The Rising Down: Lives in a Sussex Landscape

Research output: Book/ReportBook

Abstract

The book asks how a particular landscape has been perceived by many people over time. To do so it deploys a wealth of local historical resources of a kind that have not previously been used in investigations of landscape writing, painting, and perception. Through narratives of individuals and groups, it traces shifts in understanding of 'the local', including the rising call for local histories and the emergence of local subjects as fit subjects for poetry. As it moves through time (from the seventeenth to the twentieth century) it seeks to be alert in each moment to the historiography of the place (what different people knew or thought about its past, and from what sources), and alert to points of contact between local communities and national / international developments in the arts. It demonstrates a method of situating the work of major cultural figures among the imaginative expressions of many other kinds of people who know and respond to their environments. It argues for new dialogues between historians of the arts and those working with expertise in local history and regional archives.

Extensive original research underpins each distinct study. In many cases this meant establishing a biographical outline (from wills, inventories, court and tax records, subscription notices) before working towards nuanced understanding of the cultural world of the subject or subjects, continually moving between scattered documentary evidence for a specific life in a specific place and wider historical contexts of many kinds: literary, art historical, political, theological, agricultural. These discrete research findings are brought together in the attempt at something larger: a creative whole that suggests - in its rhythms of cross-connection and reappearing images, as one generation remembers, reads, revises the next - a continual relationship between individual insight and the common life of a place made collectively by thousands of people.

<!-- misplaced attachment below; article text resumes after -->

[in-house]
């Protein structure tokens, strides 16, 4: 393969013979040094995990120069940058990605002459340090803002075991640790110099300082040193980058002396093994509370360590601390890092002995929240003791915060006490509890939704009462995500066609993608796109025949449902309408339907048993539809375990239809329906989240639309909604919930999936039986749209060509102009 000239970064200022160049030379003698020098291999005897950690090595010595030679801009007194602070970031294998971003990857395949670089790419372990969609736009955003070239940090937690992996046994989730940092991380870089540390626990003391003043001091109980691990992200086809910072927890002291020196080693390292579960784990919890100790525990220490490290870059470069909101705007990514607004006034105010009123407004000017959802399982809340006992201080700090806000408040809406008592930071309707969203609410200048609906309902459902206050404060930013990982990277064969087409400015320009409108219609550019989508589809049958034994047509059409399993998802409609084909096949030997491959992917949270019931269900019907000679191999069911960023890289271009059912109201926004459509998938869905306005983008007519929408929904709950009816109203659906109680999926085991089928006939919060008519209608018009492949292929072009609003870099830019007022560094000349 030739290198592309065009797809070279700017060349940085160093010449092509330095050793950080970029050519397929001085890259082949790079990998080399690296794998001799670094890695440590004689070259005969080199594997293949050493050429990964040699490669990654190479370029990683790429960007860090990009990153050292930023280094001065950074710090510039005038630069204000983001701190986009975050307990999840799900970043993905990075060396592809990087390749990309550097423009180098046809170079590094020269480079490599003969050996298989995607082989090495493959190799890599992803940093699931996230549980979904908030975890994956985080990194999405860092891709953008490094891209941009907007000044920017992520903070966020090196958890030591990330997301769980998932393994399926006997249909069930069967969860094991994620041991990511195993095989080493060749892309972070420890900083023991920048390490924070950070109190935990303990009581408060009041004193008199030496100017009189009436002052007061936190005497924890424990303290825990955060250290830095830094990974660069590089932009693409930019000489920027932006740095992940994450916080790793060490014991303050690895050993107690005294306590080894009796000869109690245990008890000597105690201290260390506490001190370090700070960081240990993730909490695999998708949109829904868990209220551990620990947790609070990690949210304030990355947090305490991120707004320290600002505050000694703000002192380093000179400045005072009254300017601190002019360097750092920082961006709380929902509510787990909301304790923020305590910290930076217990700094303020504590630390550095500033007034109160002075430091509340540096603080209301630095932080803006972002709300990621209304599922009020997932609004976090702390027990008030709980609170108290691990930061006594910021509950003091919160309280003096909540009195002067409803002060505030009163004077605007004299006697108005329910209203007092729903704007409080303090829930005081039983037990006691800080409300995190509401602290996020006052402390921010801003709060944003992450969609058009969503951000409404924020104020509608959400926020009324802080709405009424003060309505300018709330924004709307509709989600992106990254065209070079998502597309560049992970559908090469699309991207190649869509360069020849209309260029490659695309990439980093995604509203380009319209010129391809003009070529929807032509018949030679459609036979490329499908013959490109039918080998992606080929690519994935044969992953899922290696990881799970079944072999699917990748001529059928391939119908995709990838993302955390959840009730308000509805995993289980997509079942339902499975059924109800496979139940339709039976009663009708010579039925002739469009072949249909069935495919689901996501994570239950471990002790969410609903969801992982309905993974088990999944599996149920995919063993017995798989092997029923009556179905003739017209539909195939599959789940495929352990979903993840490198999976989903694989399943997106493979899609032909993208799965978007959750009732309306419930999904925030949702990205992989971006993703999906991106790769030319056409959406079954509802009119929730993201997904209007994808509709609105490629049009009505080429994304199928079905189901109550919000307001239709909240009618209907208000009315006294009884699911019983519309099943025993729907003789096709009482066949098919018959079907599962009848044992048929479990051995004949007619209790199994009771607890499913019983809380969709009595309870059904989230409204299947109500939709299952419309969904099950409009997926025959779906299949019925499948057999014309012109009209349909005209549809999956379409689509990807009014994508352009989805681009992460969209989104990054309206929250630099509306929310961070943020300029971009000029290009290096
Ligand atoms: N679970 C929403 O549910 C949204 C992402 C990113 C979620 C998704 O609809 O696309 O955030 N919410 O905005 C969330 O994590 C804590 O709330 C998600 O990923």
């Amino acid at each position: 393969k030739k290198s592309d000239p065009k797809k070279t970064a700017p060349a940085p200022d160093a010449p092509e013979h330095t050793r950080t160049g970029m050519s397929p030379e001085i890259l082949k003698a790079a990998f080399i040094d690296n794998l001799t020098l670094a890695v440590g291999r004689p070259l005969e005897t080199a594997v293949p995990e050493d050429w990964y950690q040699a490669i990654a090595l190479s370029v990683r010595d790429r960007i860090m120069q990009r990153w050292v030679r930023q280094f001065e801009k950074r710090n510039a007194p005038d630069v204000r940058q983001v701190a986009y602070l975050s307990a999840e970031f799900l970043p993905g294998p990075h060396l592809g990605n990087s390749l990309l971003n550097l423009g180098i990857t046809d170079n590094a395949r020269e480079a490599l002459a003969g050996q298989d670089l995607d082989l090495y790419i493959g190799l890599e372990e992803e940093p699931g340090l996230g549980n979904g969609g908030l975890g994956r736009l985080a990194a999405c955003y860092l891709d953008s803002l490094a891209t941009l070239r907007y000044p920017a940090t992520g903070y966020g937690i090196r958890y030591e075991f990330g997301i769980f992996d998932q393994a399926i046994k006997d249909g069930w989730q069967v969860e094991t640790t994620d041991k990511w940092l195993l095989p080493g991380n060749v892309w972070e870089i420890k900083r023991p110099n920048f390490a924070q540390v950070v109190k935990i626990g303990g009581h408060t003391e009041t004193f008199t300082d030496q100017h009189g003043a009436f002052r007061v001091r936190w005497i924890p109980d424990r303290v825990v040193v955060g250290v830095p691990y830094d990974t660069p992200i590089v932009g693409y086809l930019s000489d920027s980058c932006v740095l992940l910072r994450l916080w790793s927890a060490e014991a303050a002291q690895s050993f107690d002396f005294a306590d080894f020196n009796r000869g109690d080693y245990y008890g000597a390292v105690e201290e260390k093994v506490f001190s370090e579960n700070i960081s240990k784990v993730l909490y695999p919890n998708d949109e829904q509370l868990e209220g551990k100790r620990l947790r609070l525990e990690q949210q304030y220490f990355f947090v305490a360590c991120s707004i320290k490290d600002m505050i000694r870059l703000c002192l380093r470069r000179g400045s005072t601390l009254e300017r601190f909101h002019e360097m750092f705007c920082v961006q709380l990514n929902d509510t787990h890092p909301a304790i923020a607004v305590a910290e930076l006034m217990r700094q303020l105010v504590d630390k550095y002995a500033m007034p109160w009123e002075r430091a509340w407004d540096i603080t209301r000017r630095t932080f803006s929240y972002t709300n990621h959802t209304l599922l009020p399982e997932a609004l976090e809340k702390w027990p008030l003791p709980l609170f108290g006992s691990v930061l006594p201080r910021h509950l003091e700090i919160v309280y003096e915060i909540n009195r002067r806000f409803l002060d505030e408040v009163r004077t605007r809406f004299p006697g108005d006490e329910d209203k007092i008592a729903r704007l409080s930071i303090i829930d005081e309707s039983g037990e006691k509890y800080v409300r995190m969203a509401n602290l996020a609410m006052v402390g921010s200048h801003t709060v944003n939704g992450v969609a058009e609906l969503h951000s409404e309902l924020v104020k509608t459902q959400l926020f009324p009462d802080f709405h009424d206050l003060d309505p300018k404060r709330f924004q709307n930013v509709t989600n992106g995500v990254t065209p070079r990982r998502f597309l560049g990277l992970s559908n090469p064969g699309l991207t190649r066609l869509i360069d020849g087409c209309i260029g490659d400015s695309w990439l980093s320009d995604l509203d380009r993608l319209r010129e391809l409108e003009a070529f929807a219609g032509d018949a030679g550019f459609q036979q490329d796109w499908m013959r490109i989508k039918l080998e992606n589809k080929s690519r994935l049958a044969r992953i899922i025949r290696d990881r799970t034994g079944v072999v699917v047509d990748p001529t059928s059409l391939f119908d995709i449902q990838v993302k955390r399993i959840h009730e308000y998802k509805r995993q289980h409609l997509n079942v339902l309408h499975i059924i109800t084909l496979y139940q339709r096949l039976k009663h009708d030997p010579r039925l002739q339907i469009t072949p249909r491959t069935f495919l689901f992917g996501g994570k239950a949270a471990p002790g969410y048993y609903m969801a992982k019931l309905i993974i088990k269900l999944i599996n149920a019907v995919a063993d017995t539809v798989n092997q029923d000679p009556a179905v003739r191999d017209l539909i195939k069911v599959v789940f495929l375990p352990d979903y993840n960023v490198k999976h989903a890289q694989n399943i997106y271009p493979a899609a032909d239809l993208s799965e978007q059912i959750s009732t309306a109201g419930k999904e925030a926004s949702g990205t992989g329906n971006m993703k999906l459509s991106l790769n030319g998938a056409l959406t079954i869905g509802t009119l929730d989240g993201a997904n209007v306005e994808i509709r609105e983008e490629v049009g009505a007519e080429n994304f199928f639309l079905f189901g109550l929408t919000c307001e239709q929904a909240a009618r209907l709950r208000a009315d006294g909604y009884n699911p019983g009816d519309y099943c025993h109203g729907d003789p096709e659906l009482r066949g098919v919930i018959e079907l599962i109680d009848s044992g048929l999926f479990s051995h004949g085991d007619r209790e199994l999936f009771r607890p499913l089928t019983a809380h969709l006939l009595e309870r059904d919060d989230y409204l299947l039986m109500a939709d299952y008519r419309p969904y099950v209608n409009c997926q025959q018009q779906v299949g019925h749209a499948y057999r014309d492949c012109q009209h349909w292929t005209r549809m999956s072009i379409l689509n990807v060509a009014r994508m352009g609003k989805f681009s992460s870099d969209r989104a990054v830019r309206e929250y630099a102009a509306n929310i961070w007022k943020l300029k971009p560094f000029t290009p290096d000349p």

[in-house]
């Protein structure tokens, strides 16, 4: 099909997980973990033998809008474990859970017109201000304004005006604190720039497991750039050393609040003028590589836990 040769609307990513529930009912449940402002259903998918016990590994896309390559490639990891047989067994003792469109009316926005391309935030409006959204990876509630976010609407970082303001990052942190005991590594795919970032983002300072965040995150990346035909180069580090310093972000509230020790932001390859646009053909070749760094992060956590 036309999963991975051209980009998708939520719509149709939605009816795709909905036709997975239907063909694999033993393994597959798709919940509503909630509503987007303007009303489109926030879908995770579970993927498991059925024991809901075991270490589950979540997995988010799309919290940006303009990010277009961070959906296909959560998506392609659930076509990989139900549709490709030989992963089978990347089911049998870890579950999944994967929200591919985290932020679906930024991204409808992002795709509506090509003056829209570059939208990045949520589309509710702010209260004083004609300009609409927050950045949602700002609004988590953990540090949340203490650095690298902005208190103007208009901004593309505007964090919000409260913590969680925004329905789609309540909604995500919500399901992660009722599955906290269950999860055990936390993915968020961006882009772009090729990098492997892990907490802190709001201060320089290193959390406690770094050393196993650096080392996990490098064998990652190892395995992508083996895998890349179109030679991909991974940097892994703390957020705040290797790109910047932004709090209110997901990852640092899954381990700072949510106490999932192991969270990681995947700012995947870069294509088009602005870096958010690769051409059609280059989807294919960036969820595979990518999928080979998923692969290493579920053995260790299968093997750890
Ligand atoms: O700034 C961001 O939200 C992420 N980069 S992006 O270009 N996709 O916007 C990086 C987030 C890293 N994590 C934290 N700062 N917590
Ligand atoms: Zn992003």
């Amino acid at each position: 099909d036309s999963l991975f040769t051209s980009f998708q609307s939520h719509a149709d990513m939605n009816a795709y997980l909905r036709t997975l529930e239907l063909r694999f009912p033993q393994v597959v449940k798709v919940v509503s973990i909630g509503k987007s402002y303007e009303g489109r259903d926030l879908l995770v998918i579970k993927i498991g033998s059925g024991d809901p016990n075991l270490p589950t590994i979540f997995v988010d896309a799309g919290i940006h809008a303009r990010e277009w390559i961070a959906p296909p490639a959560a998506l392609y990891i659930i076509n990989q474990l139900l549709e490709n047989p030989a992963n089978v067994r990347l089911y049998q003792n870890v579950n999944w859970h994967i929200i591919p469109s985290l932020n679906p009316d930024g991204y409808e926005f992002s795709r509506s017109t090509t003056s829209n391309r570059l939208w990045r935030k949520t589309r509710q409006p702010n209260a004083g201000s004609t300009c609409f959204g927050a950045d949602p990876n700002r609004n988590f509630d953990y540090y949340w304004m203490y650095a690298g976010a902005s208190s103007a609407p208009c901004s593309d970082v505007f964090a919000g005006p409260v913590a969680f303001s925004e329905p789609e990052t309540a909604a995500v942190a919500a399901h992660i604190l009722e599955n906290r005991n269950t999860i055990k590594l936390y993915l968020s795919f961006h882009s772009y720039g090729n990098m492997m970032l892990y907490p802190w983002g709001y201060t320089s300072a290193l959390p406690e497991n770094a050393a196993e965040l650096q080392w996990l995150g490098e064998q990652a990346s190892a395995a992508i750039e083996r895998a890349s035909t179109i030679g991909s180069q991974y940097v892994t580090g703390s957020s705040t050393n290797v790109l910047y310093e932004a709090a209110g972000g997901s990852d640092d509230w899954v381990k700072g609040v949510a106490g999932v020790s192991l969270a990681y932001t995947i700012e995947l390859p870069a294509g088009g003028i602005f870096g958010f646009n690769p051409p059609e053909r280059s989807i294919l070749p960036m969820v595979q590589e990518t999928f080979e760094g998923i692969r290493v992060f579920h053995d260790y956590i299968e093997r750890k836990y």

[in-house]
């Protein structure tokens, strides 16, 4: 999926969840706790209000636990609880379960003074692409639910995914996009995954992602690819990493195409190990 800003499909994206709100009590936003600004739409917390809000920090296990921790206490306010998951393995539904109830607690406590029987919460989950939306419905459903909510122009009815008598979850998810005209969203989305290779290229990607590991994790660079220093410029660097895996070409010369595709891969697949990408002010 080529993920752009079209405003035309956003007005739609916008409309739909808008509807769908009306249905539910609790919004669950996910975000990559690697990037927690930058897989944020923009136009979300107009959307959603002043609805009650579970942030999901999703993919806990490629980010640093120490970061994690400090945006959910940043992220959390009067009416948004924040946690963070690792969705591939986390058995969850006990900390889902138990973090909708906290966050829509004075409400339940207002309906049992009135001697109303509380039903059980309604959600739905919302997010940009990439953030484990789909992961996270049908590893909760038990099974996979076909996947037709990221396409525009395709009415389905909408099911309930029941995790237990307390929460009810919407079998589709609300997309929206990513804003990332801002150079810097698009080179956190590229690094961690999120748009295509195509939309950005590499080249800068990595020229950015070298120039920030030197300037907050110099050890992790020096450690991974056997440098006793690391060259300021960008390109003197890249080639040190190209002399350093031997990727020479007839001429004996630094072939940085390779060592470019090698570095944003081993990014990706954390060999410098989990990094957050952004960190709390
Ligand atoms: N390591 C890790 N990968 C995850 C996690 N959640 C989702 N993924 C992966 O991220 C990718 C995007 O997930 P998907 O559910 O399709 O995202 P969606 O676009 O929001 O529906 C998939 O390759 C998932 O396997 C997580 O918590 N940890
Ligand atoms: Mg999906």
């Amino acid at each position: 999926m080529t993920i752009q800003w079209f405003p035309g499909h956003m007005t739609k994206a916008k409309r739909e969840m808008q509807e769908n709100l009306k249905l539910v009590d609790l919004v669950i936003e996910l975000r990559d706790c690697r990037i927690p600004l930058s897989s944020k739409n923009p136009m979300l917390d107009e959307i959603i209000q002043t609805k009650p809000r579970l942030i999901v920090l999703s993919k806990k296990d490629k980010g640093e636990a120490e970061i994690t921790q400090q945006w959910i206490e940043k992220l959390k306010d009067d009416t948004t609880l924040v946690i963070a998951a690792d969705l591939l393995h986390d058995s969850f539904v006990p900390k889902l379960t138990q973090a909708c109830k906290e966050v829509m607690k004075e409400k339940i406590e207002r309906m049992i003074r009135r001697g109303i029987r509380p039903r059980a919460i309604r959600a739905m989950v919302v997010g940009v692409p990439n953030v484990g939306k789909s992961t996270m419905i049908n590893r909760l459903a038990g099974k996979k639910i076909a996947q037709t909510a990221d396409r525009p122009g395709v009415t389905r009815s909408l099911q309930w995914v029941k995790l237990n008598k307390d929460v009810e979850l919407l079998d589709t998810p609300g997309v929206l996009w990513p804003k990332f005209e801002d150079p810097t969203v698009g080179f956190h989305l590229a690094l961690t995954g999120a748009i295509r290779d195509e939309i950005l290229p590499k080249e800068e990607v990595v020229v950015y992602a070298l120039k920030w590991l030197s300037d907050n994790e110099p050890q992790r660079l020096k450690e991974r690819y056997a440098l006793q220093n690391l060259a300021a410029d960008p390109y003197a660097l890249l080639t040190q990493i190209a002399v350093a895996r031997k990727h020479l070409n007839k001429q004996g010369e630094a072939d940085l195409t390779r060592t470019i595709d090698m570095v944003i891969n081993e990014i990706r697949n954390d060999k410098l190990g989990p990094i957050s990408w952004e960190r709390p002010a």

"When Alexandra Harris returned to her childhood home of West Sussex, she realised that she barely knew the place at all. As she probed beneath the surface, excavating layers of archival records and everyday objects, bringing a lifetime's reading to bear on the place where she started, hundreds of unexpected stories and hypnotic voices emerged from the area's past. Who has stood here, she asks; what did they see?

From the painter John Constable and the modernist writer Ford Madox Ford to the lost local women who left little trace, these electrifying encounters - spanning the Downs, Poland, Australia, Canada - inspired her to imagine lives that seemed distant, yet were deeply connected through their shared landscape.

By focusing on one small patch of England, Harris finds 'a World in a Grain of Sand' and opens vast new horizons, becoming our intimate companion as we travel on visionary journeys through space and time. The result is a masterpiece of 'scholarship at its life-enhancing best' (Independent) which reveals that nowhere is simply one place : and gives us all new bearings."
Original languageEnglish
Place of PublicationLondon
PublisherFaber & Faber
Number of pages416
ISBN (Electronic)9780571350544, 9780571392032 (Audio)
ISBN (Print)9780571350520
Publication statusPublished - 21 Mar 2024

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